Don leaned over to shake Charlie's shoulder. "Wake up, Buddy. Rest stop."
Charlie groaned. "Am 'wake," he said, head still leaning on the window, eyes closed. "Don't wanna be."
Don laughed. "It's time for another antibiotic. Want to take a pain pill too?"
Charlie straightened a little in his seat, opened the passenger door of the SUV. "Where are we?"
Don had come around from the driver's side and waited to help his brother. "Just outside Redding." He handed Charlie the crutches, kept an arm at his back until he knew he was steady. "There's a picnic table outside the restroom. Jenna packed us some lunch."
Charlie was crutching toward the men's door, and shook his head a little.
"Don't tell me you're not hungry," Don said. "You need to eat something with this medication. Besides, I have enough to explain to Dad already."
After they had each used the restroom — Charlie insisting he could do it on his own, giving Don a glare for even asking — they sat at the table. Charlie managed to eat a few bites of the sandwich Jenna had prepared, and took his antibiotic. He refused pain medication other than Tylenol, though, because he wanted to try and stay awake to help Don stay awake.
Don yawned, stretched his hands over his head, looked at his brother. "Charlie, I really wish this week had turned out differently. We were idiots."
Charlie just looked at him and smiled. "I'm not sorry. I got to see my friends again. Even better, I got to spend some time with you." His smile faded. "I am sorry that you didn't have a good time, though."
"Charlie," protested Don, "I had a great time! I think we should go back, maybe take Dad. There were a lot of B&Bs around there, he wouldn't have to 'rough it' with us."
Charlie frowned, now, looked confused. "But…"
"Sam and I have that all worked out," Don assured him. "I should have thought it through more before we left. When we got there, and I saw him, it all came flooding back to me. What it was like when you were gone. He was as good a target as any."
They were quiet for a while. Don finished his sandwich, drank some water. "You know," he suddenly confessed, not quite looking at Charlie. "I came to get you, once. Got almost to Sacramento before I even knew what I was doing."
Charlie was startled. "What?"
Don nodded. "I just woke up one Saturday, was going to call you and ask if you wanted to go to the batting cages. Next thing I knew, a road sign was telling me Sacramento was 70 miles away."
"You turned around?" Charlie answered his own question. "Of course you turned around, you never showed up in Oregon…" he looked at his brother. "Why did you turn around?"
Don met his eyes. "Because you asked us not to come after you. I didn't understand it, I didn't like it, but I had to respect it. I had to respect you."
"Don…" Charlie's voice was soft. "I'm sorry, I never realized…"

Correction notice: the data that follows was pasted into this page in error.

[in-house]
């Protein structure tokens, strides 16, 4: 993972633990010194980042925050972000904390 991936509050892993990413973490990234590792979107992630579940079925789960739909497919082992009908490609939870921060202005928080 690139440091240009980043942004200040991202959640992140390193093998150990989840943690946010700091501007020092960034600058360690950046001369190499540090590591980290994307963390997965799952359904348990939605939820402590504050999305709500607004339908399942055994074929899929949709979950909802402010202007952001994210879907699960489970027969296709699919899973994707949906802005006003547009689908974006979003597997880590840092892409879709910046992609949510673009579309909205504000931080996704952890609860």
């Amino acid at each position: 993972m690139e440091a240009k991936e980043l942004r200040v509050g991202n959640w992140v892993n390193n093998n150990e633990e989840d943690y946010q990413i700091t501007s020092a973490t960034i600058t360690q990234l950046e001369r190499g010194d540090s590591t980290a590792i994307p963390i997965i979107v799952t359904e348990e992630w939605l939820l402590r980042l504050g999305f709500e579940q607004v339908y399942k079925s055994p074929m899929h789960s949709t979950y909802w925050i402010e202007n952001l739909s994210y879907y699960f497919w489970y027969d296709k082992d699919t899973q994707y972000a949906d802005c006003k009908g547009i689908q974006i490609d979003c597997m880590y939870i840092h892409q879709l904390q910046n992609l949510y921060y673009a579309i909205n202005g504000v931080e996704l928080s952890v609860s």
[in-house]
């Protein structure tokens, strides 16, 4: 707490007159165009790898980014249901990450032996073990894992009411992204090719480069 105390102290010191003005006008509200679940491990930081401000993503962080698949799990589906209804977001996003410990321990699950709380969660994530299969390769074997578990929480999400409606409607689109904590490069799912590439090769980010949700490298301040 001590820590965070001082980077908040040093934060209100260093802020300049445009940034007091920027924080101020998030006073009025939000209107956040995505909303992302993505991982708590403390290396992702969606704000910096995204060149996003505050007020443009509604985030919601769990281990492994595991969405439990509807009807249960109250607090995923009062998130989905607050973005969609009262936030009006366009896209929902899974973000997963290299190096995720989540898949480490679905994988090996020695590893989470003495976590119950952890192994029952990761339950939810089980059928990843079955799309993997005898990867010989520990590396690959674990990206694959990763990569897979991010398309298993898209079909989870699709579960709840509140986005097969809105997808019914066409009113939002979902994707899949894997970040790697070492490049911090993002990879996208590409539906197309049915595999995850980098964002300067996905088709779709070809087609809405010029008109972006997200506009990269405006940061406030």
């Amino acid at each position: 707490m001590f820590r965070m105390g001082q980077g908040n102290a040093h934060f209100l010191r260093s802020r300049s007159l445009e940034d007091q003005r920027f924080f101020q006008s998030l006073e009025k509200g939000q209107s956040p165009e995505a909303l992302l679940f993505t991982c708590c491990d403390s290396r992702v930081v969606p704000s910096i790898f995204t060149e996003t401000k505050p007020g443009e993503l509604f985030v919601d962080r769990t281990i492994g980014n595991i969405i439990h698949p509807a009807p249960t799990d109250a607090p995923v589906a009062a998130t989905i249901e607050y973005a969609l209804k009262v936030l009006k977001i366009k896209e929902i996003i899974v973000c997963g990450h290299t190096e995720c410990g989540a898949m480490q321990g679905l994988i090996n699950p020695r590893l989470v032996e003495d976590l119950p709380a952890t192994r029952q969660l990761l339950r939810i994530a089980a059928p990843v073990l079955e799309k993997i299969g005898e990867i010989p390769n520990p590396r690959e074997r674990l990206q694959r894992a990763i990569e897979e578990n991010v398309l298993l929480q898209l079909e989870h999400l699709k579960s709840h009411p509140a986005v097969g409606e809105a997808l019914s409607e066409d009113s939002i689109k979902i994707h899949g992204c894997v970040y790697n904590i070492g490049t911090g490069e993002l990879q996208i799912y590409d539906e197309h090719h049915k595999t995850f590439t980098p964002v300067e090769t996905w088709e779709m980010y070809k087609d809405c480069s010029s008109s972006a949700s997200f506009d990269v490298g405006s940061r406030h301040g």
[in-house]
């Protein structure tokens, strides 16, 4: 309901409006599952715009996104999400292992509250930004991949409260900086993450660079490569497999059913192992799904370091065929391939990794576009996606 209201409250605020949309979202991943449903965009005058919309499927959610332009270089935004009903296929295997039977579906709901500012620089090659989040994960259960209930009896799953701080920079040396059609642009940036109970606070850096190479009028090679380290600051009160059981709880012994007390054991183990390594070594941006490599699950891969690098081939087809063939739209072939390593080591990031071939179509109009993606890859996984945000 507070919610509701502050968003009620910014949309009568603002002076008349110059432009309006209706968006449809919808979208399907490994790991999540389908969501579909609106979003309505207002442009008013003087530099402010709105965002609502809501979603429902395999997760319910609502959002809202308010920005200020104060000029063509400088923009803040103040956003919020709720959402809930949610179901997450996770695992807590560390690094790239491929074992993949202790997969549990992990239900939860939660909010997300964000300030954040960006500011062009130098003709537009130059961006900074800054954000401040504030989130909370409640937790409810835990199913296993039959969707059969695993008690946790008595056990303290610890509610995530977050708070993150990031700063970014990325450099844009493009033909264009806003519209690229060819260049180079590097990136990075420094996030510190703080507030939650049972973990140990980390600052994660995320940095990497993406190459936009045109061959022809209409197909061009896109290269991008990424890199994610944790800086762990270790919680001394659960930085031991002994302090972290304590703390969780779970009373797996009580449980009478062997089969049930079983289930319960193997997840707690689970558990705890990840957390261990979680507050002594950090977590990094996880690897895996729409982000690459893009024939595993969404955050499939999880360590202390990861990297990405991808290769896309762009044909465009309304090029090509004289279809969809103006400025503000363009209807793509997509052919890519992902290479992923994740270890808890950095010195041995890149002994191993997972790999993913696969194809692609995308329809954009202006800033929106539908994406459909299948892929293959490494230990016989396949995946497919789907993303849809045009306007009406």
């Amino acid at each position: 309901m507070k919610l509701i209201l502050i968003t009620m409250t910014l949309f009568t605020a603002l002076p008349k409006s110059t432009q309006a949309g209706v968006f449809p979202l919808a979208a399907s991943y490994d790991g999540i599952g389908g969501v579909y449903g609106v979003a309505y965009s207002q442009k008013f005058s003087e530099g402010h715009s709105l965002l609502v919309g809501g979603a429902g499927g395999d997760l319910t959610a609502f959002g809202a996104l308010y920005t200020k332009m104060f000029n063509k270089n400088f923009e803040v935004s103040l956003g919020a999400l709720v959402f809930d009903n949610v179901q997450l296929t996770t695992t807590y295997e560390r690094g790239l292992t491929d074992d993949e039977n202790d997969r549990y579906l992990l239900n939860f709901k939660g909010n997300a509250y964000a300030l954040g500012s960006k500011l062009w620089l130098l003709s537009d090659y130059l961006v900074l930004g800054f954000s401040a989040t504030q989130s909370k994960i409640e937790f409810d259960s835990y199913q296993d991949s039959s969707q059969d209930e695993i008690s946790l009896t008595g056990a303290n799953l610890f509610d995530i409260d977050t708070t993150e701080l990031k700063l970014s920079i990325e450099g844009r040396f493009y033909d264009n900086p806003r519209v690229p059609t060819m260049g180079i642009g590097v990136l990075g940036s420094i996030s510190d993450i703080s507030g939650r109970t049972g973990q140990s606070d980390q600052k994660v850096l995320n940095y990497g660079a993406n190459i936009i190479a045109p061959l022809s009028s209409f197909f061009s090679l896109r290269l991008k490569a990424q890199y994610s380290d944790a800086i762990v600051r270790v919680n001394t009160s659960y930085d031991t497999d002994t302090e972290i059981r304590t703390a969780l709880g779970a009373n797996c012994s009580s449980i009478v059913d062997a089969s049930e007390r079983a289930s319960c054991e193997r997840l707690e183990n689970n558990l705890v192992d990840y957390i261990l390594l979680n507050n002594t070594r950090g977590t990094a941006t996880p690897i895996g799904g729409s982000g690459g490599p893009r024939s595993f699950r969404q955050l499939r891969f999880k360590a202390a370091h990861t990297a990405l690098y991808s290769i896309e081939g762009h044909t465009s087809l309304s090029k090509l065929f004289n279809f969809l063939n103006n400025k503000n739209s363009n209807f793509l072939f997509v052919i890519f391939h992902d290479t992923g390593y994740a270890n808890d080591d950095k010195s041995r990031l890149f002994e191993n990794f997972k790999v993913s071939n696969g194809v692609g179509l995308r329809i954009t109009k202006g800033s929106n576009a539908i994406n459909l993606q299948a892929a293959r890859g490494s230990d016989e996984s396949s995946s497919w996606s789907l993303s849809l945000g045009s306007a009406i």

Don held up a hand. "You've already taken a hit for that time away, back in the truck stop, remember? After I picked you up at the airport? You don't have to say it again."
But Charlie wasn't happy, Don could see that. "No, that morning I apologized for the time I was gone, time our relationship will never get back. Now, I'm apologizing for what you went through while I was gone. I never thought about your pain, before, and I'm sorry."
Don cleared his throat, took another drink of water. He looked at his brother with bright eyes. "Hey. We don't keep score, right?"
Charlie smiled. "Right."
"Charlie," Don continued, searching for something to lighten the mood, "can I ask you something?"
"I've been wondering, ever since that morning…how did you find out about the food at truck stops?" He looked pointedly at the sandwich still remaining before Charlie. "I know you can eat, now. Can't use that one on me, anymore."
Charlie grinned. He looked over Don's shoulder for a moment, and the far-away look that had become so familiar to Don this last year was back. Finally, he answered. "I drove a truck, once. An 18-wheeler. At 3:30 in the morning. For 17–and-a-half minutes."
Don gaped at his brother. "You what?" It came out as a croak.
"That was after my gear was stolen, which was during the MVA, after the college students picked me up."
Don wasn't sure what to believe. Charlie had not volunteered any information about his trip to Oregon, only the part after he got there, and met Sam and Jenna. Was he kidding? He had to be kidding. He hadn't decided what to say yet when Charlie continued. "And some day, I'll tell you about Bill. I got the RV from Bill, remember?"
Don knew that part was true, Sam and Jenna had mentioned it that first night. "Um…maybe on the way back, you can tell me about something? The 17-and-a-half minutes, maybe. If you're ready."
"Maybe,' Charlie was noncommittal, the far-away look not quite gone. "Ready to go? Or are you tired?"
Don pushed himself up. "No, I'm okay."
Charlie crutched to the SUV while Don cleaned off the picnic table. He jogged around to the climb in under the wheel, and looked to see if Charlie was ready. Again he took in the black eye, the bandages showing on his forehead and peeking out on his arm from under his t-shirt, the flush of his brother's face and the casted foot that rested on a pillow on the floorboard. What a week. He started the engine. "Charlie," he noted, "I'm worried about you."
His brother looked at him questionably.
"You really look like you could use a vacation."
A/N: I prefer drama/angst when reading myself, but this is my 6th completed story in a month, and a girl's gotta take a break. Hope you enjoyed the ride!